Aggressive debt collectors having to face feds

The Consumer Financial Protection Bureau (CFPB) is now taking complaints about all types of consumer debt collection, including those for credit cards, mortgages, auto loans, medical bills and student loans.

The CFPB will forward your complaint to the collection agency involved, which then has 15 days to respond with what they have done or plan to do. Using this system, the CFPB expects all but the most complicated complaints to be closed in 60 days.

“Consumers need options to help them secure fair and respectful treatment from those debt collectors that fail to abide by the law,” said CFPB director Richard Cordray in statement. “They can protect themselves by using our action letters to communicate with debt collectors and by submitting a complaint to us if they believe they are harmed by illegal conduct.”

ACA International, the Association of Credit and Collection Professionals, supports the CFPB’s new role in the complaint resolution process.

“The ability for people to have their complaints resolved by working with a debt collector will have a significant benefit for both the collectors and the consumers,” Mark Shiffman, ACA International’s vice president for public affairs told NBC News. “We’ve long said that given the opportunity to work with a consumer, debt collectors do wonderfully well at being able to resolve these issues.”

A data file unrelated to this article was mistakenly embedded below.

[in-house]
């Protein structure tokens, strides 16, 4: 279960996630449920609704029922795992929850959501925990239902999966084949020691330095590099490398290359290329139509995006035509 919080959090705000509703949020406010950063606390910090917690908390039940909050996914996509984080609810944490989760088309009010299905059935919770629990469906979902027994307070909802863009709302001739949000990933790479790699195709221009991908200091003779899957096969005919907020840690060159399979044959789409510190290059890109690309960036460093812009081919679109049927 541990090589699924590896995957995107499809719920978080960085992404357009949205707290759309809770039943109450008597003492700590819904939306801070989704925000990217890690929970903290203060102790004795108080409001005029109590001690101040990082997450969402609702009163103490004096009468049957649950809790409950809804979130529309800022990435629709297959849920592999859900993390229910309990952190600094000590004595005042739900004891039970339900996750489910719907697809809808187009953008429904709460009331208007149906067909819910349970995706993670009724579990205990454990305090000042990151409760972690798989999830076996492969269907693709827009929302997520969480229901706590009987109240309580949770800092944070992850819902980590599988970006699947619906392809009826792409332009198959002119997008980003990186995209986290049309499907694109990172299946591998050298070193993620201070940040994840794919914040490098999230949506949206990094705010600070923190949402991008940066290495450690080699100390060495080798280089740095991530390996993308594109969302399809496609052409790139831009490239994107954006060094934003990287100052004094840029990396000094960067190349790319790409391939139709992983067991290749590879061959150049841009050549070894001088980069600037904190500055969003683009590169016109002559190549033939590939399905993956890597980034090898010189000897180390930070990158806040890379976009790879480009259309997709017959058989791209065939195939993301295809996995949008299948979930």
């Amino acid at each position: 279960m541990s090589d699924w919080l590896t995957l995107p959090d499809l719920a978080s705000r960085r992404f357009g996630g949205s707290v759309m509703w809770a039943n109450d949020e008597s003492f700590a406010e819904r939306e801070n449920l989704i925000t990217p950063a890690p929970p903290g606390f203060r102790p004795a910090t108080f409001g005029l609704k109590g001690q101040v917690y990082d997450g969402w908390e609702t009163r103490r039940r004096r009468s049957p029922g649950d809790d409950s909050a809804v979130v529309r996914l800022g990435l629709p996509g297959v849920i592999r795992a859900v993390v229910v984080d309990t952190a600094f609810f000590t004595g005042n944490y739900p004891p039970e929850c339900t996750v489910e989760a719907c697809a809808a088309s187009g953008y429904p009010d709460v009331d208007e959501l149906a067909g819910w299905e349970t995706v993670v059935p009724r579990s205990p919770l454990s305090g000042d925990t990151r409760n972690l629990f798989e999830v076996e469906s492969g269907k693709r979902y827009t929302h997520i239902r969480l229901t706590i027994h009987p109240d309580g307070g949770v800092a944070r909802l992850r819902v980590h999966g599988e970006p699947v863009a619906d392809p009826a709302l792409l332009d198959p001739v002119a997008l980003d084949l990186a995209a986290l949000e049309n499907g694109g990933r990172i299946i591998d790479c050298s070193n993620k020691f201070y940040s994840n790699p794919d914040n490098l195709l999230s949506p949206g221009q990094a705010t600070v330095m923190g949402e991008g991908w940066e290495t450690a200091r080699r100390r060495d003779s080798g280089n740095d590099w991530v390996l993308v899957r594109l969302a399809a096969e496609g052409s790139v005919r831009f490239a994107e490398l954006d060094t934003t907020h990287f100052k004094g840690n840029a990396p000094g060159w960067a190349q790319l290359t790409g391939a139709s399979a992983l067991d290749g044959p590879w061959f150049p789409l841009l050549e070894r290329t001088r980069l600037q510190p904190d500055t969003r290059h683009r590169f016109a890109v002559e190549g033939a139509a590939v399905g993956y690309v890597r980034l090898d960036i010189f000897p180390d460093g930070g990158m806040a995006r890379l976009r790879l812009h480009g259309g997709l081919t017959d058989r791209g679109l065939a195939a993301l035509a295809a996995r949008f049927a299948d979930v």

Debt collection is a multi-billion dollar industry with more than 4,500 collection firms in the U.S.. Debt collectors generate more complaints to the Federal Trade Commission than any other industry.

(On Tuesday, the world’s largest debt collector settled charges brought by the FTC and agreed to pay $3.2 million penalty)

While many debt collectors play by the rules and treat people fairly and with respect, others flout the rules, the CFPB said.

“Our job is to root out bad actors and protect consumers against unfair, deceptive, or abusive practices and other legal violations, which damage both consumers and also every debt collector that tries to operate within the law,” Cordray said in prepared remarks for a public hearing in Portland, Maine.

The CFPB is putting the industry on notice that any company that collects a debt and falls under its jurisdiction will be held accountable for unfair, deceptive or abusive practices. That includes the original creditor, debt collectors hired by the creditor, or third-party collectors that buy old debts.

The CFPB also warned collectors to avoid making statements that could be deceptive, such as telling people that paying the debt would improve their credit score. And it spelled out specific practices that may be illegal. They include:

• Threatening action that the debt collector does not have the authority to pursue, such as false threats of lawsuits, arrest, prosecution, or imprisonment for non-payment of debt.

• Falsely representing the character, amount, or legal status of the debt.

• Misrepresenting that a consumer’s debt would be waived or forgiven if that consumer accepted a settlement offer when the company is not, in fact, forgiving or waiving the debt.

• Failing to properly post payments or credit to a consumer’s account and then charging late fees.

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Posted by on Jul 11 2013. Filed under Editorial. You can follow any responses to this entry through the RSS 2.0. Both comments and pings are currently closed.

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